Swanseas Dylan Thomas Centre has been awarded £935,700 by the Heritage Lottery Fund
, securing its future and the legacy of its most famous son a century after his birth.
The HLF grant will enable the expansion of the current Dylan Thomas Exhibition, allowing for unique memorabilia, previously kept in archives, to be placed on display. This includes a short, but sweet, love letter from Dylan Thomas to his wife Caitlin, hastily scribbled on the back of a pay-in bank stub. As part of this project, a collection of Thomas notebooks will be returned to Wales on loan for the first time since he sold them in 1941 to the University of Buffalo, in New York, where he later died.
During 2014 the Dylan Thomas Centre will be the focus of the centenary celebrations, in Swansea and beyond, reflecting its role as an international hub for Dylan Thomas sites worldwide. The grant awarded will ensure that the new-look exhibition can now be opened in time to mark the centenary of his birthday in October.
Hannah Ellis, Thomas granddaughter, has played a key role in securing funding for the project. Commenting on the significance of preserving this collection that tells her grandfathers complex story, she said: The Centre is home to the largest collection of Dylan Thomas related material in the world, a collection that provides a unique insight into who my grandfather truly was. I want young and new audiences to be able to learn about and discover my grandfathers poems, his stories and his plays. This grant from the HLF will bring the exhibition into the 21st Century and open it up for future generations to enjoy.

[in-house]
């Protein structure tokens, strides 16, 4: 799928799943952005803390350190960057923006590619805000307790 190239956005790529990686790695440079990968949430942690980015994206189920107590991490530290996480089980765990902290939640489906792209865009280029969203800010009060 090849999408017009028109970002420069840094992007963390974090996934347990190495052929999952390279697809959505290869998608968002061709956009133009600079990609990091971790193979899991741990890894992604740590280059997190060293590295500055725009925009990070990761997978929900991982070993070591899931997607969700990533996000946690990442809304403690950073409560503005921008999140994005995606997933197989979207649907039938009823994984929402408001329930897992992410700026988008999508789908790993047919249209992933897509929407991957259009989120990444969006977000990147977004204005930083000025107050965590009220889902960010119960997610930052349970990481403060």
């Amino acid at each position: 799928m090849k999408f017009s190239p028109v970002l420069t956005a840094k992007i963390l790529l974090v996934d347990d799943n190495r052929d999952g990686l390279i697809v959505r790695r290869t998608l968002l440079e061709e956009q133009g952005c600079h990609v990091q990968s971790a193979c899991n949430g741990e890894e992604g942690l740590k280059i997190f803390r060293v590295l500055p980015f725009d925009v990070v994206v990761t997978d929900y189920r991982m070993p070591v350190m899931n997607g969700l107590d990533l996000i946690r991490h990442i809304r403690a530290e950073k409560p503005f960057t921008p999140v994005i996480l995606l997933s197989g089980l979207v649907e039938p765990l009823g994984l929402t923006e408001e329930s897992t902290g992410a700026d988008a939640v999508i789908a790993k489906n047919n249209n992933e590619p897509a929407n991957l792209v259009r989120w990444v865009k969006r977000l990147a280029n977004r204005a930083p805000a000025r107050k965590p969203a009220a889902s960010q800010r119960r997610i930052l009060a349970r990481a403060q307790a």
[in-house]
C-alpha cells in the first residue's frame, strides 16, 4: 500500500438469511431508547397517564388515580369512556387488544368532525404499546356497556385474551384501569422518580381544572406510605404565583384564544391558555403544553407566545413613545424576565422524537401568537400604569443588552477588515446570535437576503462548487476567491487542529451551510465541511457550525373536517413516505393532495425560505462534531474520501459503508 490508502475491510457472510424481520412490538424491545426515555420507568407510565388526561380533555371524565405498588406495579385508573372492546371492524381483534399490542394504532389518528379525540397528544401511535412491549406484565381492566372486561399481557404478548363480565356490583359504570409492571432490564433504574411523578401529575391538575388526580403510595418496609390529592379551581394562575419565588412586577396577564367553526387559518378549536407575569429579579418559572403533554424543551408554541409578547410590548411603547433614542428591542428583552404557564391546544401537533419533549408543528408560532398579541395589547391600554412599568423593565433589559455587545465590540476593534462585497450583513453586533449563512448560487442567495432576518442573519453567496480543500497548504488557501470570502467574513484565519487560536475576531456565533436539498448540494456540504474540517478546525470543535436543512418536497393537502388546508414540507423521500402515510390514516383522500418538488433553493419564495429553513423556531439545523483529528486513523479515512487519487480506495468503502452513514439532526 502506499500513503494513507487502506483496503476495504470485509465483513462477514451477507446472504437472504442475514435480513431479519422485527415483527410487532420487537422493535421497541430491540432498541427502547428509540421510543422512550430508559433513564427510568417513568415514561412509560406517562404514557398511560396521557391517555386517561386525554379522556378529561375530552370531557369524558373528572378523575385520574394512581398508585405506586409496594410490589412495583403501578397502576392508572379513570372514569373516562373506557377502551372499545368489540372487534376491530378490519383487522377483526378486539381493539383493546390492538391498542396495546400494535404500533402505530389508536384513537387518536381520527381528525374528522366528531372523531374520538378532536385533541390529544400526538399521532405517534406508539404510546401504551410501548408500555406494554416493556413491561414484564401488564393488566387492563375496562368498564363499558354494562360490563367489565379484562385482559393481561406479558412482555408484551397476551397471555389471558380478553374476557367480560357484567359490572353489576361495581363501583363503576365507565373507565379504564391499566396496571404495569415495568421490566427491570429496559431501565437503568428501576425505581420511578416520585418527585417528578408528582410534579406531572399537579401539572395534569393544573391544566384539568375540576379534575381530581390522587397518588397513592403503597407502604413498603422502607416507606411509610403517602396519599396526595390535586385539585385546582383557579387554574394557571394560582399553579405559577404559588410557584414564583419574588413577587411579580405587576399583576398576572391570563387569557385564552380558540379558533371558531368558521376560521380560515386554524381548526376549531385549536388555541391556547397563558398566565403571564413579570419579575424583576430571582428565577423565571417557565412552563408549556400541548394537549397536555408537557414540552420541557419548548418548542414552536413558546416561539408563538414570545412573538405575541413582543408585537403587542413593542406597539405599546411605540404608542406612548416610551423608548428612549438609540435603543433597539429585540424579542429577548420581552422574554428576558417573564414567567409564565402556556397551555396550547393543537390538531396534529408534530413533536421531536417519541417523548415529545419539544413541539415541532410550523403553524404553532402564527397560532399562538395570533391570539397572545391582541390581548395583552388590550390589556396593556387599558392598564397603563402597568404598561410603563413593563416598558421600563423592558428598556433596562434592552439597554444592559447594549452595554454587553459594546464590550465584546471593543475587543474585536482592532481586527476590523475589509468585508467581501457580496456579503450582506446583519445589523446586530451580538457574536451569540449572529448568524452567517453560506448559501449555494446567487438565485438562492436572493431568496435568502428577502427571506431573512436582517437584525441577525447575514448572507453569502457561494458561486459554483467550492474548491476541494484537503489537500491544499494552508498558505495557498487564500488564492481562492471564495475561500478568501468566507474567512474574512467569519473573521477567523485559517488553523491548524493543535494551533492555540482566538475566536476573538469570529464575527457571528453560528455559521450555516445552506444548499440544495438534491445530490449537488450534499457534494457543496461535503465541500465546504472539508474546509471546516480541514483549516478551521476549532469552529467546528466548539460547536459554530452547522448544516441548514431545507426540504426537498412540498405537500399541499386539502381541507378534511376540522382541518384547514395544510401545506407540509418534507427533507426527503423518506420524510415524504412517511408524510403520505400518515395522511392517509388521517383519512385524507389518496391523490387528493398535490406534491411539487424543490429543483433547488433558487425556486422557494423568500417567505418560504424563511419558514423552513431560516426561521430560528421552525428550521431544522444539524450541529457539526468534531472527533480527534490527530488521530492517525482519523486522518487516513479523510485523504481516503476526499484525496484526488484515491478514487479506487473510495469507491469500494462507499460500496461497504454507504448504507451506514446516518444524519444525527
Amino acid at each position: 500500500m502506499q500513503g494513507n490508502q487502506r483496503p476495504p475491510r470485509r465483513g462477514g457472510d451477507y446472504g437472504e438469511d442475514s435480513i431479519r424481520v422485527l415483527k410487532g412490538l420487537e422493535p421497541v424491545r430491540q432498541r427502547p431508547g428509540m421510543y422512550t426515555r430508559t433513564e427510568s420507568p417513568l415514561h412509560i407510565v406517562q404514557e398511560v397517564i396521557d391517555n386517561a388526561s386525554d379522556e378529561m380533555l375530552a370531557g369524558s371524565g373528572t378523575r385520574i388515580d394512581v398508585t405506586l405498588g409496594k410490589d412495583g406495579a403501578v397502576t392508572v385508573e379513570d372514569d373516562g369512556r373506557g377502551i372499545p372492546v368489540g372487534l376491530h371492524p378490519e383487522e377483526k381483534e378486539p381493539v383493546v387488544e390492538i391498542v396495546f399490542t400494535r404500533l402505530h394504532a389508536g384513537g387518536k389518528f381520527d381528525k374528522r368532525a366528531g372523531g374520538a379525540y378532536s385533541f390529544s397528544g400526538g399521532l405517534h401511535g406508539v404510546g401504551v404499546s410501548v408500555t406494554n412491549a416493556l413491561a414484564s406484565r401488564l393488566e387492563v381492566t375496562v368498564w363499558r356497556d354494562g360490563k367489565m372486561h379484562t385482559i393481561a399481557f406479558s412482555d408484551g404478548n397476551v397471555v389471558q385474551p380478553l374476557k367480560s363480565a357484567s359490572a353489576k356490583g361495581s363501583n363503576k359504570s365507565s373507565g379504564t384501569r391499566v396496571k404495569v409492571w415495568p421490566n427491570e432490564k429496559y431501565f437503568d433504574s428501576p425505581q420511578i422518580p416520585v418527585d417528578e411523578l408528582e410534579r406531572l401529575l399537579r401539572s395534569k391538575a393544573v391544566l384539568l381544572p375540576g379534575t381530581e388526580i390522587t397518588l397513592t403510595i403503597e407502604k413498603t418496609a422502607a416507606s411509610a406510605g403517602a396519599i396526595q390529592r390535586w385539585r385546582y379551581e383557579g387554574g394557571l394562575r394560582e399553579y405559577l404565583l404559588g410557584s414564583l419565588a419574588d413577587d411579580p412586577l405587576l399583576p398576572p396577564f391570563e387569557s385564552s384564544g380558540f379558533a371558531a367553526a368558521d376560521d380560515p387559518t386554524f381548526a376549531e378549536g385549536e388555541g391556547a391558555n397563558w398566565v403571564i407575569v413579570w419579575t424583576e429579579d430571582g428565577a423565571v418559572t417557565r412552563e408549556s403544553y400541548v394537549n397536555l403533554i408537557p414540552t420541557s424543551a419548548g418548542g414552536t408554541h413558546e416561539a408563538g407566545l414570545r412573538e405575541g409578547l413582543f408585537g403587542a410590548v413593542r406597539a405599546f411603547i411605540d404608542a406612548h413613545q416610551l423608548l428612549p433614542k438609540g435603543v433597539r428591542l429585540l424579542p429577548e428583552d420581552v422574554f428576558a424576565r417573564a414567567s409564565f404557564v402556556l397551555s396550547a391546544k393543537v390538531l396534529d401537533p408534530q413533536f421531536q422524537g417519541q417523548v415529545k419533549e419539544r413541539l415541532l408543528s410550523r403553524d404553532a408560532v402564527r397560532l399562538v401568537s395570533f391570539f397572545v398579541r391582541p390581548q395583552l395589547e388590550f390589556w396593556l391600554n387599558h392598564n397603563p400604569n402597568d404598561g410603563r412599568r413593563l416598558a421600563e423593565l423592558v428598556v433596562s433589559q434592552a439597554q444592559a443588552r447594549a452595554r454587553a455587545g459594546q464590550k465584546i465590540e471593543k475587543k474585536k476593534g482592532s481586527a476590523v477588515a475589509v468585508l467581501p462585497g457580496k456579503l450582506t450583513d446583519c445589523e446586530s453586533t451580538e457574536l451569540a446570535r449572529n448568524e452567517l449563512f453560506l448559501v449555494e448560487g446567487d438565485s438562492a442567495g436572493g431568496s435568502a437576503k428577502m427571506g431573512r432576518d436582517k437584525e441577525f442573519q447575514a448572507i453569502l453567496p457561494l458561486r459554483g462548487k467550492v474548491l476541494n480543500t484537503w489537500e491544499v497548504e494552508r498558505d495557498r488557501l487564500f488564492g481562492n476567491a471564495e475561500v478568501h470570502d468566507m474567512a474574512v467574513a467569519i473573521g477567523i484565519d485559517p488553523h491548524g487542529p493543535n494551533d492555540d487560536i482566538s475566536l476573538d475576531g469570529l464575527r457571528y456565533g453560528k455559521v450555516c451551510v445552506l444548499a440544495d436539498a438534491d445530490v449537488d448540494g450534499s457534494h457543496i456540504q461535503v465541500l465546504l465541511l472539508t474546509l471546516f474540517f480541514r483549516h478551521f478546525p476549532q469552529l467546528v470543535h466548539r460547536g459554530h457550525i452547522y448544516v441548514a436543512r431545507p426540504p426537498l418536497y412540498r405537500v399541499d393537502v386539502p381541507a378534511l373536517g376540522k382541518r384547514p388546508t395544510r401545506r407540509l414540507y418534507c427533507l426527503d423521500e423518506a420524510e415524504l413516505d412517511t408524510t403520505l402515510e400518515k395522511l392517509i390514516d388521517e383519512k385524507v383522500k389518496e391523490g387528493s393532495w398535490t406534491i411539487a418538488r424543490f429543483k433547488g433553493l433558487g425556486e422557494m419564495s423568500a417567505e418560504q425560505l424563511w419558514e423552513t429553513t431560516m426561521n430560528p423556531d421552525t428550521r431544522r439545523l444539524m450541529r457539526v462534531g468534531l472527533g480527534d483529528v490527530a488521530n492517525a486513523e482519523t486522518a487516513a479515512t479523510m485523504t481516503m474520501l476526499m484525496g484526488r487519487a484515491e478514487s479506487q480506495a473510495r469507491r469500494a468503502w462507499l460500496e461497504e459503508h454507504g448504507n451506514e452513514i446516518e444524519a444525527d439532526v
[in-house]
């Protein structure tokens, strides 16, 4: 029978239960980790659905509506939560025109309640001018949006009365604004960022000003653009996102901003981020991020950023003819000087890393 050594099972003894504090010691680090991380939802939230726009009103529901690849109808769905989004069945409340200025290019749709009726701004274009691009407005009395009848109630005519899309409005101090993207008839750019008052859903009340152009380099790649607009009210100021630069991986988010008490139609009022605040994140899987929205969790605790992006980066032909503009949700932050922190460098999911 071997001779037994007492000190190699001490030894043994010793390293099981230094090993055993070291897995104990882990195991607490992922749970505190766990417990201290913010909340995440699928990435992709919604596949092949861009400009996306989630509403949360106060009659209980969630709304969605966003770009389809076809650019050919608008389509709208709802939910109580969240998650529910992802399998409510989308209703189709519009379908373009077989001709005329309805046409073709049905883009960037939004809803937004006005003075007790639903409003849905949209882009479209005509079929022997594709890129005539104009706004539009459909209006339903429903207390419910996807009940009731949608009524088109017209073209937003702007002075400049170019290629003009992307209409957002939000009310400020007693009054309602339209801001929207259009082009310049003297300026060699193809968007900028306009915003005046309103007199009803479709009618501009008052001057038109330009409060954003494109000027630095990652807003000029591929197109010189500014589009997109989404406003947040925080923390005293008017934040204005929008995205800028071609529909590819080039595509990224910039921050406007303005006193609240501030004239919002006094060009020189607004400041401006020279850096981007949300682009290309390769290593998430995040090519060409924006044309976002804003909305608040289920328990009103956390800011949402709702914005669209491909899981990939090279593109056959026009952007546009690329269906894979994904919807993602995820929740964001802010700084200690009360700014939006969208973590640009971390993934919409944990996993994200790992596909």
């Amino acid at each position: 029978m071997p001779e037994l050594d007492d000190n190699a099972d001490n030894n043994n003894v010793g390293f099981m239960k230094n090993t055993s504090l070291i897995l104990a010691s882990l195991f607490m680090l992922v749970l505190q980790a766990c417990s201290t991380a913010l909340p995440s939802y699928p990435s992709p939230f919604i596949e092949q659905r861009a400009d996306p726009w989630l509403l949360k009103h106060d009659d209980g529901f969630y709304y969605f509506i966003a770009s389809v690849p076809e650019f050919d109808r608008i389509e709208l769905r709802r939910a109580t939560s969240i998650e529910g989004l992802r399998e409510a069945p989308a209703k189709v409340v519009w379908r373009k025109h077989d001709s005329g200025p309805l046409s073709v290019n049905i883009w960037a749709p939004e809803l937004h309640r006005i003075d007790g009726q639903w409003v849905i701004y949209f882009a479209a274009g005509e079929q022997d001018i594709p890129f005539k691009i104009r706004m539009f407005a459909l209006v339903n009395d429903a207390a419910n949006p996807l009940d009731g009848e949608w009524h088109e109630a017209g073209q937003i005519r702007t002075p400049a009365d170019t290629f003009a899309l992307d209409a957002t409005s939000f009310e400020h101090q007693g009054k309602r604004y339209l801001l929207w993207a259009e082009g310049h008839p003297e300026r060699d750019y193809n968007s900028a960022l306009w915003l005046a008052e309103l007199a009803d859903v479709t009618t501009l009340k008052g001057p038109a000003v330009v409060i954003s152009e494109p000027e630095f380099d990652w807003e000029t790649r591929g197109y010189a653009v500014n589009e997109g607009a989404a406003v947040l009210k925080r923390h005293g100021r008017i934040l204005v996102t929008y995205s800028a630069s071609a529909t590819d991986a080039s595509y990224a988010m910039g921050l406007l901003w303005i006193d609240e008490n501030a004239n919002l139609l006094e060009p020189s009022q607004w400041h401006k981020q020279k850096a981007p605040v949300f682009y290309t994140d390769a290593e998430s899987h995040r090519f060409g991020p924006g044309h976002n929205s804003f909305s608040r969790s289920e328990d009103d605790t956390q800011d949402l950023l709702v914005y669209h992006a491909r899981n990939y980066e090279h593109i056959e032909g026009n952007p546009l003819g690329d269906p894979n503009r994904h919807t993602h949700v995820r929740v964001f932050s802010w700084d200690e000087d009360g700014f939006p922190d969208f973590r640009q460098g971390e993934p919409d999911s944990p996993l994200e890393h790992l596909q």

Manon Williams, Chair of HLFs Committee for Wales, said: Dylan Thomas is not only an iconic Welsh figure, he is also recognised as one of the worlds greatest literary figures whose life and works play a central part in our national consciousness. During a year of festivities marking his life, the Heritage Lottery Fund is thrilled to be able to play a part in anniversary celebrations by ensuring that his legacy is secured and revived.
Born in Swansea in 1914, Dylan Thomas is regarded as an iconic Welsh figure, both in Wales and further afield. His work reflects much of Swanseas history in the early 20th century and he is best known for his many great poems including: Fern Hill; The Hunchback in the Park; and Do Not Go Gentle Into That Good Night. Following his death in 1953 at the age of 39, his life and work have continuously been a source of interest and he boasts a large number of high-profile admirers, including former US President Jimmy Carter, who officially opened the Dylan Thomas Centre in 1995.
President Jimmy Carter, a lifelong fan of the poet said: Dylan Thomas was one of the greatest poets of the past century and I have always felt an affinity to his poetry and literature. I have continuously advocated the importance of commemorating his life and work and having first opened this important centre in Swansea, it is great to see that this funding will ensure that the Dylan Thomas Centre can continue to thrive in years to come.